The Chippewa River Baseball League season will not go on after all, league secretary Andy Niese told the Leader-Telegram on the eve of the amateur circuit’s opening day.

Niese said the decision was made late Tuesday after three hours of emergency Zoom conferencing, two hours on Monday and one on Tuesday, spurred by the discovery of at least one player testing positive for the coronavirus over the weekend. He said the player was a member of one of the six squads prepared to play on the league’s first day of competition.

“There was a team in the CRBL that had a confirmed COVID case, potentially multiple COVID cases,” Niese said. “Concerns immediately rose that opponents, very understandably, did not want to play them. Consequently, the difficult decision was made tonight that we will not sanction league play this year. The games that are listed on the website will be played for teams that want to, that feel comfortable doing this, but they will not be sanctioned CRBL games.”

Previously scheduled contests that do go on between CRBL teams will be considered non-league games. Niese said what games will be played could change on a week-by-week basis. The CRBL was set to kick off the season on Wednesday with a trio of matchups: the Jim Falls Sturgeons at Tilden Tigers, Osseo Merchants at Eau Claire Rivermen and Eau Claire Bears at Beef River Bullfrogs.

Niese said the Tilden at Jim Falls matchup has been called off, pointing toward the positive test coming from a player on one of the two teams. Niese said a player was exhibiting symptoms before getting a positive test result.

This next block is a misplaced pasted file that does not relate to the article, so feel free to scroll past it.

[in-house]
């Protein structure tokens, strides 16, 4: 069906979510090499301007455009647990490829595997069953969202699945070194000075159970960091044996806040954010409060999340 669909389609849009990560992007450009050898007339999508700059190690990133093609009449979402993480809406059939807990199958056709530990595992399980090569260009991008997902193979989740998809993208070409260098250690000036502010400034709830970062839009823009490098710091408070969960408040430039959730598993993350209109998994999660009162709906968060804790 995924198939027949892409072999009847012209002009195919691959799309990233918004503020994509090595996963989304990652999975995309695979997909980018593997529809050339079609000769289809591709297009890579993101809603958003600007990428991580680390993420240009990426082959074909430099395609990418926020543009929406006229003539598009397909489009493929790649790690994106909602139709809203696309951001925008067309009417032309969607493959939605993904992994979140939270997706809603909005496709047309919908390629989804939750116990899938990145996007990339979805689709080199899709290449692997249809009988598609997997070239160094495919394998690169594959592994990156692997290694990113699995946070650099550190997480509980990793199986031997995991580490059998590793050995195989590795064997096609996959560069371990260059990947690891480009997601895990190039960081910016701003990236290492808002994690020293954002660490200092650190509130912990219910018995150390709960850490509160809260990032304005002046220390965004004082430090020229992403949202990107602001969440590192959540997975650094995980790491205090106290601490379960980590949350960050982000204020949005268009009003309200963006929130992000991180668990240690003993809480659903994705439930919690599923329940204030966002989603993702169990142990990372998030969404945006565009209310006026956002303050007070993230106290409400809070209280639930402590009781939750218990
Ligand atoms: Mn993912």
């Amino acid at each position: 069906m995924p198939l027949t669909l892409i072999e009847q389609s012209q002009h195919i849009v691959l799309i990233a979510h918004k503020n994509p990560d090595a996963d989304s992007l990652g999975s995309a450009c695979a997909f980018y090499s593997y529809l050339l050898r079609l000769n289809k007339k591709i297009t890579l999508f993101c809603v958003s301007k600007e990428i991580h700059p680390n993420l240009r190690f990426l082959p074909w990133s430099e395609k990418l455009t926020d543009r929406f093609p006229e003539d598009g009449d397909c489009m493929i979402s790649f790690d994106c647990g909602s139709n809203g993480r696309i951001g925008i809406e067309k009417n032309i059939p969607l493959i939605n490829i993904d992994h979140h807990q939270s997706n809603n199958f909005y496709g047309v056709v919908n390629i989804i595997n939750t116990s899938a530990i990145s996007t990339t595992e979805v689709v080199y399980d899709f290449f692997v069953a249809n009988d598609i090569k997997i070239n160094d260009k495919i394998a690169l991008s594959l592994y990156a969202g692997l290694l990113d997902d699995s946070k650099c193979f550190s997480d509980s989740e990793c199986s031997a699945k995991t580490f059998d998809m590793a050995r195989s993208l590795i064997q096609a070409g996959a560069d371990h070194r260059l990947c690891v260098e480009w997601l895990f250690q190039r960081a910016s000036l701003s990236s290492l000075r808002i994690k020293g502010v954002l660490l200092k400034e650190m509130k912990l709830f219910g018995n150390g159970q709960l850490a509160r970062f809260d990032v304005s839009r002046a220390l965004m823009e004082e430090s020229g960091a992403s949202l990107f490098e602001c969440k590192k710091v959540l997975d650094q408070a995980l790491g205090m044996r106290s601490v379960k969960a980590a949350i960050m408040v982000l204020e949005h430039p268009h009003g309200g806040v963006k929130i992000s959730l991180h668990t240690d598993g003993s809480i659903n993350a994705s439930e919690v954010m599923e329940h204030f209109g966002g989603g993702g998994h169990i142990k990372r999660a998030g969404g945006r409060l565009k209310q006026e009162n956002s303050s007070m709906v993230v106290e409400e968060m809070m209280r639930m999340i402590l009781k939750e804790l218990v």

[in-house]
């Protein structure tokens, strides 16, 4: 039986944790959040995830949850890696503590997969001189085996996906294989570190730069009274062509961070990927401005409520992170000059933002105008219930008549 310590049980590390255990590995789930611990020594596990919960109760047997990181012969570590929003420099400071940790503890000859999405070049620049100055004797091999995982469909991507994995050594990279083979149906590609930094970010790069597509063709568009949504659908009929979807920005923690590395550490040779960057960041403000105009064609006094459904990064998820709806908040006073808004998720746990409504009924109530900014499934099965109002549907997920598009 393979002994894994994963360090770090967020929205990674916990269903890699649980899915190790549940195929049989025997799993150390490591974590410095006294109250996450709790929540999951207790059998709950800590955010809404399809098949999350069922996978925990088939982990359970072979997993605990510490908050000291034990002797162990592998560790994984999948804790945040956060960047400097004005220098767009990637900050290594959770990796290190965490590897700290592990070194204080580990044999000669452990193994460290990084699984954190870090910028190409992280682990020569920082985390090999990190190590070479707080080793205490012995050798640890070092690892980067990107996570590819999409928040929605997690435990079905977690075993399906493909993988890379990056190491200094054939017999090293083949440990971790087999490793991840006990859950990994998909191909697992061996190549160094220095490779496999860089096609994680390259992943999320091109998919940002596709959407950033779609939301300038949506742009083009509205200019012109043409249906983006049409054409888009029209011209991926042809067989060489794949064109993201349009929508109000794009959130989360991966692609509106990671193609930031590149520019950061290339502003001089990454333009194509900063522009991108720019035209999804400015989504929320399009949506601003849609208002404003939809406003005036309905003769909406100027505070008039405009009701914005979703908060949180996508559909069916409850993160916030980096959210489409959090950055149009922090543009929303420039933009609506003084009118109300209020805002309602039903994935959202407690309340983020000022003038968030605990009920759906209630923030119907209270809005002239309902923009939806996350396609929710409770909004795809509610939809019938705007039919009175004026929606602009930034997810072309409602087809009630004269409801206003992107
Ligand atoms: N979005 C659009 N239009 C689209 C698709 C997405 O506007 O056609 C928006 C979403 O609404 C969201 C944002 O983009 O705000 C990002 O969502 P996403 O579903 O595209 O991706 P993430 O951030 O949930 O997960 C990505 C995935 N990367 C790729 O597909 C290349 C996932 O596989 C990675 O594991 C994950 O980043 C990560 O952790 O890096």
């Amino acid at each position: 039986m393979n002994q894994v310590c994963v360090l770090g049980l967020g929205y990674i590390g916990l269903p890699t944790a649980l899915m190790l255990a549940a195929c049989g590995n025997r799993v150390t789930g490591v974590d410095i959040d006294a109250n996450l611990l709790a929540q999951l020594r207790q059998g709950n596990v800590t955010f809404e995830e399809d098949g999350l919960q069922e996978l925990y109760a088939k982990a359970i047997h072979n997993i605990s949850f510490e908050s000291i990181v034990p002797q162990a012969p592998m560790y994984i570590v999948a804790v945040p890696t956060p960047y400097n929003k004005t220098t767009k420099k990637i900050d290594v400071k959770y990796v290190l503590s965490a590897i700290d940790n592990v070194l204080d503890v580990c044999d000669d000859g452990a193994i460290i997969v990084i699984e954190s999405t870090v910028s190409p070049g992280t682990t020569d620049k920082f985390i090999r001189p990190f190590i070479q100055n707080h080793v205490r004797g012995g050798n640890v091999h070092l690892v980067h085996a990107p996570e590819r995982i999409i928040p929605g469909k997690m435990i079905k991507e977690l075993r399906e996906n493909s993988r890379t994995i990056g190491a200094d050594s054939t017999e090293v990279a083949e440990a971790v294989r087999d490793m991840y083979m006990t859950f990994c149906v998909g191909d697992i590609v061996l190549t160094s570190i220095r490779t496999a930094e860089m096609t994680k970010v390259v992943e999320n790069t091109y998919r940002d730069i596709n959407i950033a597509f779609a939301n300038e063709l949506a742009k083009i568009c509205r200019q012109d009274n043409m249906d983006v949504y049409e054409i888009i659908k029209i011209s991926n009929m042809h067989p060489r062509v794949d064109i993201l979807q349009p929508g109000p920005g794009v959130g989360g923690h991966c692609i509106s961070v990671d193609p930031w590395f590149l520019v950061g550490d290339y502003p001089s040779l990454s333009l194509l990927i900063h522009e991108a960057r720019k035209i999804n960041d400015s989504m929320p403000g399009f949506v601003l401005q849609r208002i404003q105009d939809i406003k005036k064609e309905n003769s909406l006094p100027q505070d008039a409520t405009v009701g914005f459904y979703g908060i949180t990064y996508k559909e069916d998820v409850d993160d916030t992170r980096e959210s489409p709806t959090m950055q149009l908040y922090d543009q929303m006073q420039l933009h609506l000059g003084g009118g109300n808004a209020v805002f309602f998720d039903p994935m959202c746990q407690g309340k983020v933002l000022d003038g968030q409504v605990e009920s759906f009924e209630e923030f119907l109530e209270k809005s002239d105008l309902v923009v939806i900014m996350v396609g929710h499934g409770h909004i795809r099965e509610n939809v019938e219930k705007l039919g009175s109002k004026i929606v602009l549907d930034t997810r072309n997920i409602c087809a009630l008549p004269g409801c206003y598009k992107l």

“The virus, there’s absolutely no predictable element to it,” Niese said. “We held on as long as we could possibly hang on to have a formal league season. But we almost feel like the inevitable took place.”

Niese said the league hopes to put on a seeded state qualifying tournament, virus permitting, prior to the Wisconsin Baseball Association state tournament. He said the CRBL is targeting Aug. 7 through 9 for the tournament, which will include any CRBL team that feels comfortable playing.

The CRBL announced a formal return plan on June 25, nearly a month after the league postponed its schedule indefinitely. The revised plan, which featured nine of the league’s 11 franchises taking part, called for each team to play an eight-game schedule. The All-Star Game and playoffs were canceled, meaning the top seed at the end of the shortened regular season would be named champion.

But even as that announcement was made, there was an understanding that the plan could completely fall apart due to positive tests in the league or a massive spike in cases in the Chippewa Valley. Unfortunately for the CRBL, the worst-case scenario came to fruition.

“There’s an extreme amount of disappointment and frustration from people,” said Niese, also a player-manager for the Rivermen. “I know that most teams in the CRBL have already been playing non-league games. For the Rivermen, we’ve already played six, going back to early June, to get ramped up for the late season. And to have this happen literally the day before the season starts, I can’t say I’m shocked about it, because it is so pervasive everywhere. The level of unpredictability is crushing. Unfortunately, we’ve been torpedoed by it.”